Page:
2006 is considered a tight budget year. Though revenues are $9.4 million higher than in 2005, new unions contracts for county employees will cost millions of dollars in salaries and medical benefits.

The tighter the budget, the more departments must compete, Reardon said.

Some, including the finance department, reported that having too few workers was causing burnout that could lead to errors. Reardon disagreed.

“We’re not burning out staff and not burning out people,” Reardon said.

He said he is working to change the culture of county spending while seeking efficiencies. Most of the proposals are heartfelt, Reardon said.

“We have county employees who want to do a good job for the citizens we represent,” he said.

Corrections director Steve Thompson asked for a 16 percent increase in funding, up to $37.5 million.

The main jail needs about 16 additional employees next year, including eight guards, according to officials. The county added 69 corrections workers last year for the new jail.

Labor contracts and medical costs are prime drivers of his department’s cost increase, Thompson said. The jail once was the county’s biggest overtime drain. Under Thompson, overtime spending at the corrections department now trails the sheriff’s office and public works department.

Sheriff Rick Bart sought a 16 percent increase over 2005 spending. The request was in sharp contrast to last year, when Bart responded to Reardon’s calls for belt-tightening by demanding money to hire 97 more deputies at an estimated $17.1 million.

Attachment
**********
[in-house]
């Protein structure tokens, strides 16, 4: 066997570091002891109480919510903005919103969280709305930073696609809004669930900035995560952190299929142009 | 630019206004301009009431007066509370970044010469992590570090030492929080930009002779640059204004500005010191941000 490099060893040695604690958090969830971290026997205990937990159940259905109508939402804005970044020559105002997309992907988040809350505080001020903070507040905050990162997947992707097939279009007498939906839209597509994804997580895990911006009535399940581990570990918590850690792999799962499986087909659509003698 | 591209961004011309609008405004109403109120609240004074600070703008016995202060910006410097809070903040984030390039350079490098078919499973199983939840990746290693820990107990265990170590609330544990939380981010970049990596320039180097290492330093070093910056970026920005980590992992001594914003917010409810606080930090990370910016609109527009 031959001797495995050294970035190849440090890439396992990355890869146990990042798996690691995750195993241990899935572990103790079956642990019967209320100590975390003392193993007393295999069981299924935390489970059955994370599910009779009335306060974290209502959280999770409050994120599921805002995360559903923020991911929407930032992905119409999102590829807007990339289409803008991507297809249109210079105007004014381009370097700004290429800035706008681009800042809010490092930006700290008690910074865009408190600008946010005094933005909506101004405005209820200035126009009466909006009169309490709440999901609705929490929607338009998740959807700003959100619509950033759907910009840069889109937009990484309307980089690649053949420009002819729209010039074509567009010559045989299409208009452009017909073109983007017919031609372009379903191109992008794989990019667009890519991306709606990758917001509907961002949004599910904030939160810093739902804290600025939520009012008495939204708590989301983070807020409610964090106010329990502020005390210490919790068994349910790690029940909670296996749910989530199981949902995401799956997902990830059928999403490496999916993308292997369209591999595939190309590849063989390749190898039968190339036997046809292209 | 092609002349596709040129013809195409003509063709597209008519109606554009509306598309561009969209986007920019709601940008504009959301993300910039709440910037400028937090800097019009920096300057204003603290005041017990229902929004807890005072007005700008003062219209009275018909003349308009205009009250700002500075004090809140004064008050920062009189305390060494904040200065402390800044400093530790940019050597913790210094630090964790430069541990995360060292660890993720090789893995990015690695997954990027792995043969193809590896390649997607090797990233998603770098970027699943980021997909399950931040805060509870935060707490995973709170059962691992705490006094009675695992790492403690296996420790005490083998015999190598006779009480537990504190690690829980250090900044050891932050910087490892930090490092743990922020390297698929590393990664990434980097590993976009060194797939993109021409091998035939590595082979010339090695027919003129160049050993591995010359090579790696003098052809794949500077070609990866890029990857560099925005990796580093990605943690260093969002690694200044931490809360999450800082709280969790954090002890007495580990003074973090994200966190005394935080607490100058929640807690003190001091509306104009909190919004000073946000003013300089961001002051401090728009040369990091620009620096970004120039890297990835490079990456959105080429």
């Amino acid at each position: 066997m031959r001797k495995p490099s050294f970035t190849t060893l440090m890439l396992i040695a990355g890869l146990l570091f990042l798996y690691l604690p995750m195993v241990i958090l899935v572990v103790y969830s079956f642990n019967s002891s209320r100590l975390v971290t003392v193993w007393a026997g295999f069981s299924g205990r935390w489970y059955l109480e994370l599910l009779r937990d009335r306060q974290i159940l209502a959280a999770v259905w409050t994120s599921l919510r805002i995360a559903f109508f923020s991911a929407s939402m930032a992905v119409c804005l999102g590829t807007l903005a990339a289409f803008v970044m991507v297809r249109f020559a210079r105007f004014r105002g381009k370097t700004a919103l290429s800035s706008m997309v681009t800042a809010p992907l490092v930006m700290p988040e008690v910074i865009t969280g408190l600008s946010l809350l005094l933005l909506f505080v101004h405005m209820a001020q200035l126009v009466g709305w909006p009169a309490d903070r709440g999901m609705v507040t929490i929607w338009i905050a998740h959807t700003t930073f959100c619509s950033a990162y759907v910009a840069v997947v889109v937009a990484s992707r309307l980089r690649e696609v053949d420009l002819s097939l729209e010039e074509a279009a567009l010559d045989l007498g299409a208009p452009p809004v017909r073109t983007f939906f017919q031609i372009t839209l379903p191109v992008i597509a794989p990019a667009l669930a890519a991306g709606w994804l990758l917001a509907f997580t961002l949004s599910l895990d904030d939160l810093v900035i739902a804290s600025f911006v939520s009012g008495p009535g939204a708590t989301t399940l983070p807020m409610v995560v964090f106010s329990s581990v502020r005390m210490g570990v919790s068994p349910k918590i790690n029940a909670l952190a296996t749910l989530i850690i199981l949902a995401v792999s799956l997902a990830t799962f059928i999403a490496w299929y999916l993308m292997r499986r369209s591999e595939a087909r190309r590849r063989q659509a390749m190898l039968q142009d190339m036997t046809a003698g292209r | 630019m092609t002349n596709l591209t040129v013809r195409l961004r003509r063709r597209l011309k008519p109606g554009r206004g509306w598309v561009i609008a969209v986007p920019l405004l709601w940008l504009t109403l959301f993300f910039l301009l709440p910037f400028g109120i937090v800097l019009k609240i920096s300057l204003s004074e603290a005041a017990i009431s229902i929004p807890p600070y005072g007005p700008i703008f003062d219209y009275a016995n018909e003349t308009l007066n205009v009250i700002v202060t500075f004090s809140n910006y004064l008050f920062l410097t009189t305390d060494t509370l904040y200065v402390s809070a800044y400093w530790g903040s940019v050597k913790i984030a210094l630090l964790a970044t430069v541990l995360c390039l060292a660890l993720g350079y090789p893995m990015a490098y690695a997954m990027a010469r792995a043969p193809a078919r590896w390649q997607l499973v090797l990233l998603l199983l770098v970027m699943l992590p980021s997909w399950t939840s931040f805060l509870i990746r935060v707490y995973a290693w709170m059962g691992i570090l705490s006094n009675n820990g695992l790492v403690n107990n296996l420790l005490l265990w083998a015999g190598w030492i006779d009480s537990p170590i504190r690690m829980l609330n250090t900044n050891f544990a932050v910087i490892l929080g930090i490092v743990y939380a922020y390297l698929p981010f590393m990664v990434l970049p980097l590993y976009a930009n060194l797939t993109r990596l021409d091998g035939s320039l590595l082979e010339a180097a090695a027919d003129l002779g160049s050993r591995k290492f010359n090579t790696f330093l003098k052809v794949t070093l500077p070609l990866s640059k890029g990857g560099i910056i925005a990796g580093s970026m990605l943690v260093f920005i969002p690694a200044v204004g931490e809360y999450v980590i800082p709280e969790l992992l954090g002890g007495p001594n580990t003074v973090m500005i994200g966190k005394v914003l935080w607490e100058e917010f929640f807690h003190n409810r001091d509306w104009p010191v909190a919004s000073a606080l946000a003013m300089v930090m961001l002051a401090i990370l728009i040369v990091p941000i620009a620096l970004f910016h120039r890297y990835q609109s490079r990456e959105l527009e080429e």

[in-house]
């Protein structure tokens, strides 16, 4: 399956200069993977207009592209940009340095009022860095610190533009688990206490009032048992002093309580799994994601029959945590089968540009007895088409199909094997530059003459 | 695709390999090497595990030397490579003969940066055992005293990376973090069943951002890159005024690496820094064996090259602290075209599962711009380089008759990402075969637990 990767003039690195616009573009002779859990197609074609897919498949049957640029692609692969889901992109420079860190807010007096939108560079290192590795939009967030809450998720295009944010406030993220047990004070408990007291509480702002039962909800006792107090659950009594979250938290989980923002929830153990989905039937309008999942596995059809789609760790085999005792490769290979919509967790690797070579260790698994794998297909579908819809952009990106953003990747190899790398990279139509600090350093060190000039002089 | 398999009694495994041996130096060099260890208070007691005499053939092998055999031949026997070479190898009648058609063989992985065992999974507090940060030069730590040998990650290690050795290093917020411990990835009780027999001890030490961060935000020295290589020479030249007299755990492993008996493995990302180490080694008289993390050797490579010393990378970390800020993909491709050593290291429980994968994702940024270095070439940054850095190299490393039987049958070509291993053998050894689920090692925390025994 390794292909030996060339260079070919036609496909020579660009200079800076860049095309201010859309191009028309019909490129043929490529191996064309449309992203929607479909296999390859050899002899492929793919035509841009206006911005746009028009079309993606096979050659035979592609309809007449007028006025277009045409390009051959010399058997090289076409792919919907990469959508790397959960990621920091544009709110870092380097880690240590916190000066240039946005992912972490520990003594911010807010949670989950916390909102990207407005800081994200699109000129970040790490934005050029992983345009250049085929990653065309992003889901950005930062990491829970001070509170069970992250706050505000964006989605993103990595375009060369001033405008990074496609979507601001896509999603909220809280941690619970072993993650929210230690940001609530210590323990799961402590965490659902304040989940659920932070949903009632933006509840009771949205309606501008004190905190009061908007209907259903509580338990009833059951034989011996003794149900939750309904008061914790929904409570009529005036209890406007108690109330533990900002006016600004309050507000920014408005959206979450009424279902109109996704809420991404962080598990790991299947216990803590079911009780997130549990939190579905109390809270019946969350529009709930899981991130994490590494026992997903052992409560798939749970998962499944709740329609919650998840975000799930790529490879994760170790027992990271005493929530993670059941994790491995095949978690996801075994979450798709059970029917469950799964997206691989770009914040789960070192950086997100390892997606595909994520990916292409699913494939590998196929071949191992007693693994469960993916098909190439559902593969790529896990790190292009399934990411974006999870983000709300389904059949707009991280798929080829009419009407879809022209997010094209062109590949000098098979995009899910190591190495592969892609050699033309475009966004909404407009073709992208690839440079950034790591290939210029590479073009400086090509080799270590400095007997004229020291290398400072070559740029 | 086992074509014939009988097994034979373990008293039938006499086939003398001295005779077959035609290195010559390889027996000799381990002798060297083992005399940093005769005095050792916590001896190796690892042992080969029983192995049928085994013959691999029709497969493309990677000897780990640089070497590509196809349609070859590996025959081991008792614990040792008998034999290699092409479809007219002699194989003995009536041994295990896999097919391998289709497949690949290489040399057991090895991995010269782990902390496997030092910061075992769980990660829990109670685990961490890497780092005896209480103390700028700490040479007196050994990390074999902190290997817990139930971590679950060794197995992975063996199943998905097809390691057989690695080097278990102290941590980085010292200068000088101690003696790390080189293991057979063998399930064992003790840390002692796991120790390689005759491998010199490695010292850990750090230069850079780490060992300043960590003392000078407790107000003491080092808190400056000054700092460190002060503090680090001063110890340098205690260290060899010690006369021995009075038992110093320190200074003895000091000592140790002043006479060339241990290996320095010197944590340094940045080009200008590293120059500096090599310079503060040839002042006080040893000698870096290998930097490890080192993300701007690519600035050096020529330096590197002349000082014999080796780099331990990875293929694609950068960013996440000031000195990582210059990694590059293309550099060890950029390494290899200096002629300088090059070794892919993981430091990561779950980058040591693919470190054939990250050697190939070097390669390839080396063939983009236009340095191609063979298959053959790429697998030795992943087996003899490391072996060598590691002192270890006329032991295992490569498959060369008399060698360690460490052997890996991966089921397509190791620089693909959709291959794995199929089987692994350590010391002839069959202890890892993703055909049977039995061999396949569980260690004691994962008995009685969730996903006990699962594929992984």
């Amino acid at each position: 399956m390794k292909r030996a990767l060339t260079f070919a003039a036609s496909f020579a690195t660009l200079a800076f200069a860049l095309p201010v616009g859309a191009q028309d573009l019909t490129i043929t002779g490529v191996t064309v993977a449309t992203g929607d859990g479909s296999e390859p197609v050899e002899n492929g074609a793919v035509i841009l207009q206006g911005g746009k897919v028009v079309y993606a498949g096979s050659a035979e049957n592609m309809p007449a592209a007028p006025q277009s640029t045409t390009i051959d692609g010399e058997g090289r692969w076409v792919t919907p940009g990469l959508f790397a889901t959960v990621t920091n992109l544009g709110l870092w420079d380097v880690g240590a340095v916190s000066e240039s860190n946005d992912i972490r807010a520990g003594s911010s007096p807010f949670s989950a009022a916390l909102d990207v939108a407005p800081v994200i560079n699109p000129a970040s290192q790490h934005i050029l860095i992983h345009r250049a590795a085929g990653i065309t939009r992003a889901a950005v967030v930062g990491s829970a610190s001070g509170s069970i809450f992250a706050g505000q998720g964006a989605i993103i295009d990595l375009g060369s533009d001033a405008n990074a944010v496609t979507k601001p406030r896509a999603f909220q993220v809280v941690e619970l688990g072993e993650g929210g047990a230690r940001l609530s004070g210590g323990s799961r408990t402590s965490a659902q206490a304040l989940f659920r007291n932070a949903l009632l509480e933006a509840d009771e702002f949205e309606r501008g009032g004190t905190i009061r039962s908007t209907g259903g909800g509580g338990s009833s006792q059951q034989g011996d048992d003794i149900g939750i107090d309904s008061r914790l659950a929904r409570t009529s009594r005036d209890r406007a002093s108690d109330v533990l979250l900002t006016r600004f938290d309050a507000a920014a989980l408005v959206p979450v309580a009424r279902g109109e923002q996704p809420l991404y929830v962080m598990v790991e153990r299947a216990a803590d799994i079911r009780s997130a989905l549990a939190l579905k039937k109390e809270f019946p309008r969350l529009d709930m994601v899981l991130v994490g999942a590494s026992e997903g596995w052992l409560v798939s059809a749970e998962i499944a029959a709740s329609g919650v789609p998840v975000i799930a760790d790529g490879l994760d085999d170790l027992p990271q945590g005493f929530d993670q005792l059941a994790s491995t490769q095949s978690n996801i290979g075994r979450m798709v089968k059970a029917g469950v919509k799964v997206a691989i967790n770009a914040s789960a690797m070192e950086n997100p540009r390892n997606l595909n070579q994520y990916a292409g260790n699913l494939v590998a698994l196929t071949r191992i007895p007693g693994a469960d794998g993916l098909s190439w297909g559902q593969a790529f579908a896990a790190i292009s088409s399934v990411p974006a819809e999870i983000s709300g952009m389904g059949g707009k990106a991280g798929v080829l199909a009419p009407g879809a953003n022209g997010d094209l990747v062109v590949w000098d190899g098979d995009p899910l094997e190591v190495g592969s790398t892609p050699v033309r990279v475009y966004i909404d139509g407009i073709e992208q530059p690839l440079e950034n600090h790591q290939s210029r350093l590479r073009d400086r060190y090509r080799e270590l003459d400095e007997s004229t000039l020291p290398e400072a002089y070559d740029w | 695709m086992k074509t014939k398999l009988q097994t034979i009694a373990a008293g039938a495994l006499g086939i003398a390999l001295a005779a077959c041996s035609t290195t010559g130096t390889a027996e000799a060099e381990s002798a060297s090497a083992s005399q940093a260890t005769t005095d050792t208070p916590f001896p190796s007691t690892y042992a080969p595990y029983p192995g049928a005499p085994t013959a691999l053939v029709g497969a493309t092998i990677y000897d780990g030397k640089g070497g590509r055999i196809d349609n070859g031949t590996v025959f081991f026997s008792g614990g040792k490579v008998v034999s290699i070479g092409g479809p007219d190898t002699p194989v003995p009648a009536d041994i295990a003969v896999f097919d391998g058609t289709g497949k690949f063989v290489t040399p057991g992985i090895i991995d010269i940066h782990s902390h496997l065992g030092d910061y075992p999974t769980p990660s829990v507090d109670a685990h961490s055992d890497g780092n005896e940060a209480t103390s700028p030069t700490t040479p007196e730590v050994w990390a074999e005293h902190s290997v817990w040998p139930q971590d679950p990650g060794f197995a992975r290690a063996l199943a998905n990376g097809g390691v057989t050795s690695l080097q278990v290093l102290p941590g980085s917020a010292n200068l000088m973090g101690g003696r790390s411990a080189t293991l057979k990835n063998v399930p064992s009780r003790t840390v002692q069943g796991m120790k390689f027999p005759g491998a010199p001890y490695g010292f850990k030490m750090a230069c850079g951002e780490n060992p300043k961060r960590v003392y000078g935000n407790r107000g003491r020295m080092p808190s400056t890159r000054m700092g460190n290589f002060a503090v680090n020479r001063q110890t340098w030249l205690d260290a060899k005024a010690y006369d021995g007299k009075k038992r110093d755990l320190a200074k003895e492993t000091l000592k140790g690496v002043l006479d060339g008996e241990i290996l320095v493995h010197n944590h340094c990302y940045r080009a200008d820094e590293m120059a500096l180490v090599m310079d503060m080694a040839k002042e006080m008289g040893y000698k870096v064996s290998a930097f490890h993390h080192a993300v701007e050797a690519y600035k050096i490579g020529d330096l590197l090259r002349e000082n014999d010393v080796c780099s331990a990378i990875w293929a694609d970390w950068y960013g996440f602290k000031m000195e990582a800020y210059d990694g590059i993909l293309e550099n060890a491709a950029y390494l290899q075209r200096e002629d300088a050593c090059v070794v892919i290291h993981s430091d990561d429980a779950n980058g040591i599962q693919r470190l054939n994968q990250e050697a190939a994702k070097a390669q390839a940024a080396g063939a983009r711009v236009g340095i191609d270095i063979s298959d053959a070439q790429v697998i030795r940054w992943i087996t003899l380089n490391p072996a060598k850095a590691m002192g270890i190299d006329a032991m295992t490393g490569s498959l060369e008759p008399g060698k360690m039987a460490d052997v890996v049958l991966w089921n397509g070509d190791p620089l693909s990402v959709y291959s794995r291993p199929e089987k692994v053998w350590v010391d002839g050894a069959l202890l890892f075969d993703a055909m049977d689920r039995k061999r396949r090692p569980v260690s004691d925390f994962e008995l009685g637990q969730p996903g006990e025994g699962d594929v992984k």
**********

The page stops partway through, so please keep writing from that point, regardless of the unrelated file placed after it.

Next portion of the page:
This year “we pared our list down to what we felt was critical staff to reasonably do our job,” said Kevin Prentiss, chief of operations at the sheriff’s office.

The sheriff’s proposed budget would add money to improve accident investigations, which contribute to the department’s growing overtime spending.

A concerted pitch also was made to maximize the department’s use of technology to save labor and fight crime. One proposal would allow deputies to issue tickets using small computers, allowing data to be captured more efficiently. The department also suggested spending to enhance its use of genetic evidence and to make better use of fingerprints.

There is a backlog of 400 cases where fingerprints were recovered, but are still waiting processing by the sheriff’s office.

“It is likely that examination of those 400 cases would identify several suspects and facilitate their arrest and prosecution,” the department’s budget writers told Reardon. “There is a concern of due diligence liability for the county should one of those unidentified suspects victimize another citizen while we had evidence in our possession that could have removed them from the street.”

Prentiss said the sheriff’s office recognizes it will have to seek state and federal grants to pay for programs it considers critical. Still, the budget outlook isn’t entirely bleak.

“While there are some things we would have liked to see included in the (executive’s budget), we are not terribly disappointed,” Prentiss said.

Reporter Jeff Switzer: 425-339-3452 or